Aroostook County, Maine
Saturn, part of the Maine Solar System Model.
Credit: Getty Images

Most visitors to Maine stick with the lighthouse-and-lobster crawl along the state's rugged coastline. Up in its woodsy interior – where the moose are – is a different Maine altogether. Vacationland's backcountry is a rustic swath of lumberjack roads, "camp" lodges reached by float plane, and the canoe paddleways Thoreau wrote about in his book 'The Maine Woods,' which turns 150 next year.

In Aroostook County – as far north as you can go without a passport – gossip tends to come in français first (though the occasional Canadian "eh?" makes an appearance). Bonded by their isolation, Quebecois and American communities showcase a can-do spirit manifested in the decidedly unusual attractions they offer the few outsiders that make it this far into the woods.

The most remarkable attraction is "Gateway Route 1," better known as the "Maine Solar System Model," which covers 40 miles between Houlton to Presque Isle. Ten years ago, eccentric local professor Kevin McCartney rallied locals to create a quirky roadside version of the Milky Way. Planets, built with donated labor and goods, were constructed at a 93 million–to–one scale. They sit on giant poles planted in backyards or roadside fields – the distance between them to the same scale as their size. Earth, which is only 5.5 inches in diameter, is posed outside Percy's Auto Sales. Encountering it is both humbling and strangely reassuring.

French Maine takes form a half hour north of Caribou in the St. John Valley, first settled by Acadians in 1785. Inside Lille's giant gold-domed Notre Dame cathedral, built in 1910, travelers are likely to find a gray-bearded man scraping old paint off a pew with a spoon. This is Don Cyr, a.k.a. "the man with the church," who is restoring and expanding his Musée culturel du Mont-Carmel to tell of local Acadian traditions like the "concealment shoe," a boot buried in house walls to repel evil-doers.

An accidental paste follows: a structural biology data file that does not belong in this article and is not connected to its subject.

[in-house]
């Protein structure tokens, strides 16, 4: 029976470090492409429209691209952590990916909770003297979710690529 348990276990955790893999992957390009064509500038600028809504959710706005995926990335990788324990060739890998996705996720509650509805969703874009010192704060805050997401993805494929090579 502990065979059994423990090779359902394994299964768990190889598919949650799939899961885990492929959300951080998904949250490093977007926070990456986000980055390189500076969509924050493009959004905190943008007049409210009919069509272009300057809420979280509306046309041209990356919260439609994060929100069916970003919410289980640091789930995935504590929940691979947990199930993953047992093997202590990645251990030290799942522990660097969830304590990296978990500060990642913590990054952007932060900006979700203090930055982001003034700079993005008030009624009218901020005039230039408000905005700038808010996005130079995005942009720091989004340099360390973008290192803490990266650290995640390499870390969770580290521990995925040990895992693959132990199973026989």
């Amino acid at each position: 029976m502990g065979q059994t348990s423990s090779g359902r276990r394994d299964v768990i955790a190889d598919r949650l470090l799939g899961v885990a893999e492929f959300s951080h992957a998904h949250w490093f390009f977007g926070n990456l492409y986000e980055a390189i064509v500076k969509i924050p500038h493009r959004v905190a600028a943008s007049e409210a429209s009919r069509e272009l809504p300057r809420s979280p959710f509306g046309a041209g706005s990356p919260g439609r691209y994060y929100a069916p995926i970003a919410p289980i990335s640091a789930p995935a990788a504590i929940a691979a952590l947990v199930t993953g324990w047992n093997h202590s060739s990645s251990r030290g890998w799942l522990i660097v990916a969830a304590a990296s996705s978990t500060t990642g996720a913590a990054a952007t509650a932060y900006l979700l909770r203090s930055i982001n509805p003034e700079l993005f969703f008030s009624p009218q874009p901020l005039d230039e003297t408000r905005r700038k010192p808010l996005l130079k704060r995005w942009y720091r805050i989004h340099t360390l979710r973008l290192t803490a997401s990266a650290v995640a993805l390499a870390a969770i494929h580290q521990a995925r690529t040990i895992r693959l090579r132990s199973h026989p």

Across the St. John River from Edmundston, New Brunswick, Madawaksa's simple Acadian Restaurant serves ployes, a local delicacy of buckwheat pancakes smeared with pâté or dipped into chicken stew. Bilingual signs on the sidewalks outside note Madawaska's location as the "northeastern corner of the USA." The wee Four Corners Park nearby is dedicated to long-distance motorcyclists who tour all four U.S. corners in one long drive.

Aroostook's most scenic areas are accessed by hiking or cross-country ski trails, or along the state scenic byway on Route 11, which heads south toward the coast. It runs along the Fish River Valley – side roads lead to dreamy ponds with house rentals – before finishing with extended views of Baxter State Park's Mt. Katahdin, the terminus of the Appalachian Trail.

Few ever see that fabled spot. Fewer still see it from the east.

More information: A loop can't be done in a day (Madawaska is five hours' drive from Bar Harbor). The "galaxy man" Kevin McCartney runs the fun Old Iron Inn, a B&B in Caribou with the only room named for an amoeba in the country. Fort Kent is home to a 200-year-old fort and the world's best-named paper, the Fiddlehead Focus.